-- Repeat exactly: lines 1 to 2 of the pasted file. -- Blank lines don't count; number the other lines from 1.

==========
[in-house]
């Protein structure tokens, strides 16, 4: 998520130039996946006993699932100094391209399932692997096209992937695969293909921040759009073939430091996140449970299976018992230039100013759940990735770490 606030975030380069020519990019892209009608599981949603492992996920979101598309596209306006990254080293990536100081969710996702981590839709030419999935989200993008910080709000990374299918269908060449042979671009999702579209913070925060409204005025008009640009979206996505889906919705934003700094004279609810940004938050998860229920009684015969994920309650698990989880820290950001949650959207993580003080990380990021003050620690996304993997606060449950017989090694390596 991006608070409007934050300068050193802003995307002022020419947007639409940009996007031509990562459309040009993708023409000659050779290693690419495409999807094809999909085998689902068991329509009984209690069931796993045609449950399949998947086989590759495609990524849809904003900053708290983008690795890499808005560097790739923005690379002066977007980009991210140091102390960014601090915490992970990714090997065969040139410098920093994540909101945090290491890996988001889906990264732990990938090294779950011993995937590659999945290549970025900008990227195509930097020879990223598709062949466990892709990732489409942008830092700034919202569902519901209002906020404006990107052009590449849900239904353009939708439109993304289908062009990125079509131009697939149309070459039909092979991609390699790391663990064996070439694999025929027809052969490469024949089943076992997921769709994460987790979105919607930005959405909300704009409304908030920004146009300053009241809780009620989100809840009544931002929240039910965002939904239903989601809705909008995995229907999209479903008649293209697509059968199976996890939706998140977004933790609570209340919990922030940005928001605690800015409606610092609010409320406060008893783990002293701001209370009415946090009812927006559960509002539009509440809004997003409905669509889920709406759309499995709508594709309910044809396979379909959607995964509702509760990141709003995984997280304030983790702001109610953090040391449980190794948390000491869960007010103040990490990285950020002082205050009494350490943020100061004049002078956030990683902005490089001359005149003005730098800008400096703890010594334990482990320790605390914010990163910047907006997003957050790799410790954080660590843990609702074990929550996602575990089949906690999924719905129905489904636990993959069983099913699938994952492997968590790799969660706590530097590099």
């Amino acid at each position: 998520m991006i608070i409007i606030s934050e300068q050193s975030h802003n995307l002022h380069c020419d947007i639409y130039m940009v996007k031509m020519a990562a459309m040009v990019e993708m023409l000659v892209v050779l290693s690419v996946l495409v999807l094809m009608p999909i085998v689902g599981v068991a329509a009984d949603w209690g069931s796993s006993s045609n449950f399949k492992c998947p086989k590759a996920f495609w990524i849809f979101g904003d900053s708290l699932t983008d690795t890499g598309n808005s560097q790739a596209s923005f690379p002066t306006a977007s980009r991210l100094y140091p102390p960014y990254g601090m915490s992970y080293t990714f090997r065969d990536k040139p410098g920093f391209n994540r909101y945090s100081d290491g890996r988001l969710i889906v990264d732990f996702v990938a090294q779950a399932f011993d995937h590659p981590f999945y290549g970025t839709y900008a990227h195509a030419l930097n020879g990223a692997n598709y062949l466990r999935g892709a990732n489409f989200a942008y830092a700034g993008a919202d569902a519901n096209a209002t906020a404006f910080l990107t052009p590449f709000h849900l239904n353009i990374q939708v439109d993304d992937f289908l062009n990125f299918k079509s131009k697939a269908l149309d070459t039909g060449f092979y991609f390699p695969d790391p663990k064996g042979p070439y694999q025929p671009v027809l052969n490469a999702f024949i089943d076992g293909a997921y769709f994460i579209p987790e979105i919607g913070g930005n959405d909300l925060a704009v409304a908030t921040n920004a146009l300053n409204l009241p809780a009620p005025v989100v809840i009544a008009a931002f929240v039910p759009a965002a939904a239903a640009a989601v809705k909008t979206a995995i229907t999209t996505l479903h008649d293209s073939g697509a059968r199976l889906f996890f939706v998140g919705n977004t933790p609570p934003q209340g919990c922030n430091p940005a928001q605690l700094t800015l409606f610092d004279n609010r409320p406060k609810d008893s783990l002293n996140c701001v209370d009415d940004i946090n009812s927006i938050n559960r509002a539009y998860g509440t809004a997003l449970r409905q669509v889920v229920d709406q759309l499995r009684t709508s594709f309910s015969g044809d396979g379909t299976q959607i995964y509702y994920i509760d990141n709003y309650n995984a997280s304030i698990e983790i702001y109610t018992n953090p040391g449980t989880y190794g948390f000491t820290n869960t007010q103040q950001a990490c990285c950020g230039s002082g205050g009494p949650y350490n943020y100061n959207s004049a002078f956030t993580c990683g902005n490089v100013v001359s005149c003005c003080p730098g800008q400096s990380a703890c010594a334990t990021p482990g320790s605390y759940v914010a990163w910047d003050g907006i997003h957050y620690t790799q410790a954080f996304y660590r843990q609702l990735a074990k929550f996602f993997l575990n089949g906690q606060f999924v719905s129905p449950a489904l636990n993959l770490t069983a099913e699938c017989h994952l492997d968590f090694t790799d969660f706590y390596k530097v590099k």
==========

[in-house]
């Protein structure tokens, strides 16, 4: 998520130039996946006993699932100094391209399932692997096209992937695969293909921040759009073939430091996140449970299976018992230039100013759940990735770490 606030975030380069020519990019892209009608599981949603492992996920979101598309596209306006990254080293990536100081969710996702981590839709030419999935989200993008910080709000990374299918269908060449042979671009999702579209913070925060409204005025008009640009979206996505889906919705934003700094004279609810940004938050998860229920009684015969994920309650698990989880820290950001949650959207993580003080990380990021003050620690996304993997606060449950017989090694390596 991006608070409007934050300068050193802003995307002022020419947007639409940009996007031509990562459309040009993708023409000659050779290693690419495409999807094809999909085998689902068991329509009984209690069931796993045609449950399949998947086989590759495609990524849809904003900053708290983008690795890499808005560097790739923005690379002066977007980009991210140091102390960014601090915490992970990714090997065969040139410098920093994540909101945090290491890996988001889906990264732990990938090294779950011993995937590659999945290549970025900008990227195509930097020879990223598709062949466990892709990732489409942008830092700034919202569902519901209002906020404006990107052009590449849900239904353009939708439109993304289908062009990125079509131009697939149309070459039909092979991609390699790391663990064996070439694999025929027809052969490469024949089943076992997921769709994460987790979105919607930005959405909300704009409304908030920004146009300053009241809780009620989100809840009544931002929240039910965002939904239903989601809705909008995995229907999209479903008649293209697509059968199976996890939706998140977004933790609570209340919990922030940005928001605690800015409606610092609010409320406060008893783990002293701001209370009415946090009812927006559960509002539009509440809004997003409905669509889920709406759309499995709508594709309910044809396979379909959607995964509702509760990141709003995984997280304030983790702001109610953090040391449980190794948390000491869960007010103040990490990285950020002082205050009494350490943020100061004049002078956030990683902005490089001359005149003005730098800008400096703890010594334990482990320790605390914010990163910047907006997003957050790799410790954080660590843990609702074990929550996602575990089949906690999924719905129905489904636990993959069983099913699938994952492997968590790799969660706590530097590099």